The Basics of Diabetes
What is diabetes?
Diabetes is a disease in which blood glucose levels are above normal. Most of the food we eat is turned into glucose, or sugar, for our bodies to use for energy. The pancreas, an organ that lies near the stomach, makes a hormone called insulin to help glucose get into the cells of our bodies. When you have diabetes, your body either doesn't make enough insulin or can't use its own insulin as well as it should. This causes sugar to build up in your blood.
What are the types of diabetes?
Type 1 diabetes, which was previously called insulin-dependent diabetes mellitus (IDDM) or juvenile-onset diabetes, may account for about 5% of all diagnosed cases of diabetes. Type 1 diabetes occurs when the body does not produce insulin, and without it, the body's cells are unable to receive and use glucose for energy. Type 1 patients need to take insulin to survive.
What causes type 1 diabetes?
The causes of type 1 diabetes appear to be much different than those for type 2 diabetes, though the exact mechanisms for developing both diseases are unknown. The appearance of type 1 diabetes is suspected to follow exposure to an "environmental trigger", such as an unidentified virus, stimulating an immune attack against the beta cells of the pancreas (that produce insulin) in some genetically predisposed people.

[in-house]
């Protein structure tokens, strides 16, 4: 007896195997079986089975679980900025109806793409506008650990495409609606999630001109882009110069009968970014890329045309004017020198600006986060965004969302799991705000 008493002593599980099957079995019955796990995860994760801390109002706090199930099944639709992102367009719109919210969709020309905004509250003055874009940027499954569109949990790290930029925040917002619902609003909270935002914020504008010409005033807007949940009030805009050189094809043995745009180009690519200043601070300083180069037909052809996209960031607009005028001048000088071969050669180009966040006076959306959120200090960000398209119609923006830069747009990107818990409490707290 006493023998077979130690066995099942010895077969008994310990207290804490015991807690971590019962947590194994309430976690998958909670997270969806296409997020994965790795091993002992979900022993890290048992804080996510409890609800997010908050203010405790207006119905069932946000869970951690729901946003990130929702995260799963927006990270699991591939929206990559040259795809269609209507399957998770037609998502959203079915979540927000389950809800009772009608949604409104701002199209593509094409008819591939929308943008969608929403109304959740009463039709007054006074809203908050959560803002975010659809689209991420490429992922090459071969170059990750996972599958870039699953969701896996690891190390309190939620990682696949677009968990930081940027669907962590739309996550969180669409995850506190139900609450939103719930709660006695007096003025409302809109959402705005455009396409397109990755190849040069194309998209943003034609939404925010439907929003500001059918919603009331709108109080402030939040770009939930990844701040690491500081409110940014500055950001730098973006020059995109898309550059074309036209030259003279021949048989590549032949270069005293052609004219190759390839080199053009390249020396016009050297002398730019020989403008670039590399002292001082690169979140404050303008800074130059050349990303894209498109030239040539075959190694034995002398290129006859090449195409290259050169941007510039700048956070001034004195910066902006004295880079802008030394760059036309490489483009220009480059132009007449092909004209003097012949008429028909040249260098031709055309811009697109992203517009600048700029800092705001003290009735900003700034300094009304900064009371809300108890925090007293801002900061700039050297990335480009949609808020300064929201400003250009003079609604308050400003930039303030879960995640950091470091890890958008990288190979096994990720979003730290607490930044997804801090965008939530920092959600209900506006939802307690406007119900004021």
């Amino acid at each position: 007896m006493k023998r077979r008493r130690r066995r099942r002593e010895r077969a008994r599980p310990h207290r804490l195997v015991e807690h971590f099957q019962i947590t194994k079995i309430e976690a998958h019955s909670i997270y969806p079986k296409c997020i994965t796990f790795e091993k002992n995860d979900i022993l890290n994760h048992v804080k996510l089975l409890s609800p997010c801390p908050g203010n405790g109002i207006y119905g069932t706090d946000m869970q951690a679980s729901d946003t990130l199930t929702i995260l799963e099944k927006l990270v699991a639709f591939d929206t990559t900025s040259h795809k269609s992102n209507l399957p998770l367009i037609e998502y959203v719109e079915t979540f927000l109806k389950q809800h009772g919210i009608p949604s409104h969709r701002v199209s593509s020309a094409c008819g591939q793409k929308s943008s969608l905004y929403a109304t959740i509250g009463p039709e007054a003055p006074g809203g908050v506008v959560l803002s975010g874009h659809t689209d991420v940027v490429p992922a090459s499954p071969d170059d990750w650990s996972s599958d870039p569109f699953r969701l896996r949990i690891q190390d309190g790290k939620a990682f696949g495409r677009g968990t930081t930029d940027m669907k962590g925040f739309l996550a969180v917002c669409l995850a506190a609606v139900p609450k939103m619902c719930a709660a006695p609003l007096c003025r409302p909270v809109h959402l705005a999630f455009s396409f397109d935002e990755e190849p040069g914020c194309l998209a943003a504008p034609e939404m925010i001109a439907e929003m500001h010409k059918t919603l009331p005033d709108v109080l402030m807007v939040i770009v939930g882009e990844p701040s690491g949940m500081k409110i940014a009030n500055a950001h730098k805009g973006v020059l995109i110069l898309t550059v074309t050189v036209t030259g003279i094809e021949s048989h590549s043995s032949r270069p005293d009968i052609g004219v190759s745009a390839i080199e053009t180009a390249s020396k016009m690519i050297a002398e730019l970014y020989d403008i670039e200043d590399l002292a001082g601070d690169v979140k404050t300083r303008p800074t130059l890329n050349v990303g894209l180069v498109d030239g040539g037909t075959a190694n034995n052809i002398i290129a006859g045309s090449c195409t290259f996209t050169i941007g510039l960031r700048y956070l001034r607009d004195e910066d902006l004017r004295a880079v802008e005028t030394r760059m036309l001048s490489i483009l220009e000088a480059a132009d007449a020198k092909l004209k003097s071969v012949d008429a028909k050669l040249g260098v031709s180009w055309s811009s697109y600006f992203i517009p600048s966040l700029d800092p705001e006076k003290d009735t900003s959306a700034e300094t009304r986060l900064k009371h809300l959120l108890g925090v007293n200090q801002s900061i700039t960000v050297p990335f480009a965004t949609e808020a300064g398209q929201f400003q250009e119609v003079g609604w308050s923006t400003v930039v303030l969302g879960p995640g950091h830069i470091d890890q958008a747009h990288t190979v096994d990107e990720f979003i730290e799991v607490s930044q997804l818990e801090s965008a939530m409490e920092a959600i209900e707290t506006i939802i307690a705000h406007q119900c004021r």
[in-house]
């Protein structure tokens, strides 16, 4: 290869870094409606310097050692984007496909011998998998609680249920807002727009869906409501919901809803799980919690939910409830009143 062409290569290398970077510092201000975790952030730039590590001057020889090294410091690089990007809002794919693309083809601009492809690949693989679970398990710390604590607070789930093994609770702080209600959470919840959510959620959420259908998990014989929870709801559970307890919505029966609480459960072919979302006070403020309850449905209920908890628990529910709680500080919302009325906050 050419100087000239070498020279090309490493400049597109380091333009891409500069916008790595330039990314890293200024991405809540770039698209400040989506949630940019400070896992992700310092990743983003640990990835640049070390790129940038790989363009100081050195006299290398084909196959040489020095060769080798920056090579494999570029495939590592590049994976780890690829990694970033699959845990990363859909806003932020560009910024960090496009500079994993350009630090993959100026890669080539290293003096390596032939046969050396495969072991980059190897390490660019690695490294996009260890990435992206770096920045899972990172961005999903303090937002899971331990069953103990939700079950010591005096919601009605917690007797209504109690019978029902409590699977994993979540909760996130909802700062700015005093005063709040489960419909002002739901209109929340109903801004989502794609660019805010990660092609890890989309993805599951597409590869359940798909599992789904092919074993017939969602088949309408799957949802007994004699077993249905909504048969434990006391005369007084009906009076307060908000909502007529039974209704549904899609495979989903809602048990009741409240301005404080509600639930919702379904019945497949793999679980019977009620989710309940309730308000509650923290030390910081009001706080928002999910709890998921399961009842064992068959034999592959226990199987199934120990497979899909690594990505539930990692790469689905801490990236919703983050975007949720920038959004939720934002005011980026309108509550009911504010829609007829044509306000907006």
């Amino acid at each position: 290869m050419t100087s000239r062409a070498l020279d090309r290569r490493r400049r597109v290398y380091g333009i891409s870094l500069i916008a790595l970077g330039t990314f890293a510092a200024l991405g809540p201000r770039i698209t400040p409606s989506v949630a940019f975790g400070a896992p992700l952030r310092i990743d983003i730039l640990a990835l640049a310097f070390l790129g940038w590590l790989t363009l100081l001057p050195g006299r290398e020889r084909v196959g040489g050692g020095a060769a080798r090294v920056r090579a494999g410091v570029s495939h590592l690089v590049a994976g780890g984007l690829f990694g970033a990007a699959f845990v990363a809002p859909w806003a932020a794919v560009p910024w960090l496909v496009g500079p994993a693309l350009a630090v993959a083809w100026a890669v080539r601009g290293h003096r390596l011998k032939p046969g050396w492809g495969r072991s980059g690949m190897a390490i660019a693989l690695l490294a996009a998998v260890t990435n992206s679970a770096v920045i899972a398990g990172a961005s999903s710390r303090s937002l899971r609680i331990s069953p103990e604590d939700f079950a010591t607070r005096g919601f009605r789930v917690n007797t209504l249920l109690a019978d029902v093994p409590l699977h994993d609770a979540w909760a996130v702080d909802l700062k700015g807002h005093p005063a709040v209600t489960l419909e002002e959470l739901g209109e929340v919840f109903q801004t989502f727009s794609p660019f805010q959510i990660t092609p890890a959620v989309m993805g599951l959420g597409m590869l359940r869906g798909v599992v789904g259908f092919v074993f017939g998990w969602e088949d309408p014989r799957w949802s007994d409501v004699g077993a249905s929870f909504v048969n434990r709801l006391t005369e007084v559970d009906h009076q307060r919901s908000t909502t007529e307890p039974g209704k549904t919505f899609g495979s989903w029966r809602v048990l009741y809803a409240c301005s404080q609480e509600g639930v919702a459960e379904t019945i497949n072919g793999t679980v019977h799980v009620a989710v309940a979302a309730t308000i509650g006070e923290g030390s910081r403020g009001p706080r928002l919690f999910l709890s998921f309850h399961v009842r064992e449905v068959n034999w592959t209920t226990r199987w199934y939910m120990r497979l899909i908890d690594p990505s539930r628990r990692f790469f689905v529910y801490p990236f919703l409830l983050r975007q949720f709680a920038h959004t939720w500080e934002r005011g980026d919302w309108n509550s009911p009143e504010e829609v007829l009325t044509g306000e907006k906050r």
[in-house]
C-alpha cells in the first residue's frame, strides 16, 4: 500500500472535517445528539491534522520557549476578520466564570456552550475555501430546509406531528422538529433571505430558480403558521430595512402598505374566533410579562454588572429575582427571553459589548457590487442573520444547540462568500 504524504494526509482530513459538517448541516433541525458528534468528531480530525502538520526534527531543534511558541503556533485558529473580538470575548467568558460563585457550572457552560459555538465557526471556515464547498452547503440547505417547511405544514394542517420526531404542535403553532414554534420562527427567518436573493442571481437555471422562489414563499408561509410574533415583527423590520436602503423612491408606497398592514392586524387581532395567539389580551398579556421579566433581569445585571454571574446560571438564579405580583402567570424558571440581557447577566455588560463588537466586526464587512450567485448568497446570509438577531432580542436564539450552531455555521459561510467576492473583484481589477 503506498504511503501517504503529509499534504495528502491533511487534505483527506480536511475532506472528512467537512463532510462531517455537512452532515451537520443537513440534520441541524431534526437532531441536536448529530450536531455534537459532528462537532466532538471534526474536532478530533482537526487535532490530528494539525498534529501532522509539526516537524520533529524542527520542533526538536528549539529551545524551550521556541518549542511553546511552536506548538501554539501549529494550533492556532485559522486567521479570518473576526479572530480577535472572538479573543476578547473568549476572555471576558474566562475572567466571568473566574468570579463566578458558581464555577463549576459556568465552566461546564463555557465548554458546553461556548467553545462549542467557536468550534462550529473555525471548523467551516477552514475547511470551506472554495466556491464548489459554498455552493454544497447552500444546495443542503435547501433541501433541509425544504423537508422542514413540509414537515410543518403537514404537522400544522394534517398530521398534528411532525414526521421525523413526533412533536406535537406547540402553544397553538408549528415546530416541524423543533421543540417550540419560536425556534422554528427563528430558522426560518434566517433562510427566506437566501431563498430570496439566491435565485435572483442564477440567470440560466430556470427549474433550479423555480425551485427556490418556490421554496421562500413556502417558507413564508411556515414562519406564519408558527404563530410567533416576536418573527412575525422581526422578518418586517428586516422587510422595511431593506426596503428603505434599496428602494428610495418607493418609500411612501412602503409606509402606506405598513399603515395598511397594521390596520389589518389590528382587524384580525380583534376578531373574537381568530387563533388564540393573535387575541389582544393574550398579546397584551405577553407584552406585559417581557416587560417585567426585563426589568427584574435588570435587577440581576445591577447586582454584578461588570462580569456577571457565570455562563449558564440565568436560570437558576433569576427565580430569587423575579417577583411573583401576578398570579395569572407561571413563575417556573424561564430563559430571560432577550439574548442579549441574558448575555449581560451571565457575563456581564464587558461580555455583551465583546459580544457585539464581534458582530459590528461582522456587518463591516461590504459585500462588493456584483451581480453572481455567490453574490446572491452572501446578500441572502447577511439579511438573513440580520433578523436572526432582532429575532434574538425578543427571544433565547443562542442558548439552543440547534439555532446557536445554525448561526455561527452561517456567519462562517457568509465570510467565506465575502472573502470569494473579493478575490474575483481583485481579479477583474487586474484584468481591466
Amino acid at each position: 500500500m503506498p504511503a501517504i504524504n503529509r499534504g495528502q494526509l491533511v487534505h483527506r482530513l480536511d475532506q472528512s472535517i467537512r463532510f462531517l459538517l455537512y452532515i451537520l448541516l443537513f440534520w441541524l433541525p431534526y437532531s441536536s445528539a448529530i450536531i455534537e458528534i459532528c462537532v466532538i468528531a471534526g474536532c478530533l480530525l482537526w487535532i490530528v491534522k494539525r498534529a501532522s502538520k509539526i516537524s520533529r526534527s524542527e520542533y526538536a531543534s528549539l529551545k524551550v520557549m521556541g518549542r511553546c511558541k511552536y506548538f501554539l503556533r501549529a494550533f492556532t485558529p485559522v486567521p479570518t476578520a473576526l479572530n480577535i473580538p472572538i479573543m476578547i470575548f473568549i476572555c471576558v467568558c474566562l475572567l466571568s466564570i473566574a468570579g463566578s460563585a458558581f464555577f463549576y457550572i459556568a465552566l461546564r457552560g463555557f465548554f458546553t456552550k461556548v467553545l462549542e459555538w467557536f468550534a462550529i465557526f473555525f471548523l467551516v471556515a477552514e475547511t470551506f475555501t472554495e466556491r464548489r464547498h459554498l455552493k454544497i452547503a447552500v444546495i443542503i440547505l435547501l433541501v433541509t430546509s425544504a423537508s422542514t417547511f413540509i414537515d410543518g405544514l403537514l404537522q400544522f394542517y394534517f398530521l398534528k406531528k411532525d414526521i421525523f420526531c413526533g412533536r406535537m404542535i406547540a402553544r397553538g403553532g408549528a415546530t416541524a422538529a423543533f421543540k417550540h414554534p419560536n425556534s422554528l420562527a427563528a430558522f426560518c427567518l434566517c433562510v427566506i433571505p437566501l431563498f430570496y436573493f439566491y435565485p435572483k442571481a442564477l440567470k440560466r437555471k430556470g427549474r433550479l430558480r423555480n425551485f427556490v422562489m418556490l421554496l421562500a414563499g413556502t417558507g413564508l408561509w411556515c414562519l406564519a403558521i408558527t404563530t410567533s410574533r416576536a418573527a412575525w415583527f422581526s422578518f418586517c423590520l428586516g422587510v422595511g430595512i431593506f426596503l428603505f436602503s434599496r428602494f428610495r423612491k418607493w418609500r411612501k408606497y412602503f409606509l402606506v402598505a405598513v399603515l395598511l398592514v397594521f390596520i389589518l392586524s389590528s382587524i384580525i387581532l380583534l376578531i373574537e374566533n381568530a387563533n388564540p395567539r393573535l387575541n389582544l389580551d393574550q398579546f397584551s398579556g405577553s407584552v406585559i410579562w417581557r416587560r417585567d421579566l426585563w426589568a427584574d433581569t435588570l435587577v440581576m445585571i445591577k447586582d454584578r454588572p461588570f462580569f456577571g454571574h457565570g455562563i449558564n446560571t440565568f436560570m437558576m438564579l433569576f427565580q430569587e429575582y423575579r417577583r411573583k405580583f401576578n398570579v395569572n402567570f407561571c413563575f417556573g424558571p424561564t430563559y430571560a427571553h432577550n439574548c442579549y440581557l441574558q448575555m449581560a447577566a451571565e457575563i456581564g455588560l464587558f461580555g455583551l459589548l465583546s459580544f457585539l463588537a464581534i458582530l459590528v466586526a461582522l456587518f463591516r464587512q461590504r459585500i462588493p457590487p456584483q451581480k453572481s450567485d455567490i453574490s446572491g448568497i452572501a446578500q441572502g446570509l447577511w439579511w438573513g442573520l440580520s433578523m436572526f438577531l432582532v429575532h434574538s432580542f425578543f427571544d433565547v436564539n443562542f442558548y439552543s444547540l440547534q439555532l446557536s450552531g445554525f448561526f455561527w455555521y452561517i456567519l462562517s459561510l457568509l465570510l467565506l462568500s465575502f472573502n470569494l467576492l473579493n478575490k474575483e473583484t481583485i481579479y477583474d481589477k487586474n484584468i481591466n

Type 2 diabetes, which was previously called non-insulin-dependent diabetes mellitus (NIDDM) or adult-onset diabetes, may account for 90% to 95% of all diagnosed cases of diabetes. Unlike people with type 1 diabetes, people with type 2 diabetes produce insulin; however, either their pancreas does not produce enough insulin or the body cannot use the insulin adequately. This is called insulin resistance. When there isn't enough insulin or the insulin is not used as it should be, glucose (sugar) can't get into the body's cells. When glucose builds up in the blood instead of going into the cells, the body's cells are not able to function properly. Type 2 diabetes patients may take oral medication, insulin or both.
What causes type 2 diabetes?
Anyone can get type 2 diabetes. However, those at highest risk for diabetes are those who: are over 45, are obese or overweight, have had gestational diabetes, have family members who have type 2 diabetes, have pre-diabetes, are inactive, have low HDL cholesterol or high triglycerides levels, have high blood pressure, are members of certain racial or ethnic groups. Type 2 can run in families, but the exact nature of how it's inherited or the identity of a single genetic factor is not known.
Diabetes is the 7th leading cause of death in the United States.
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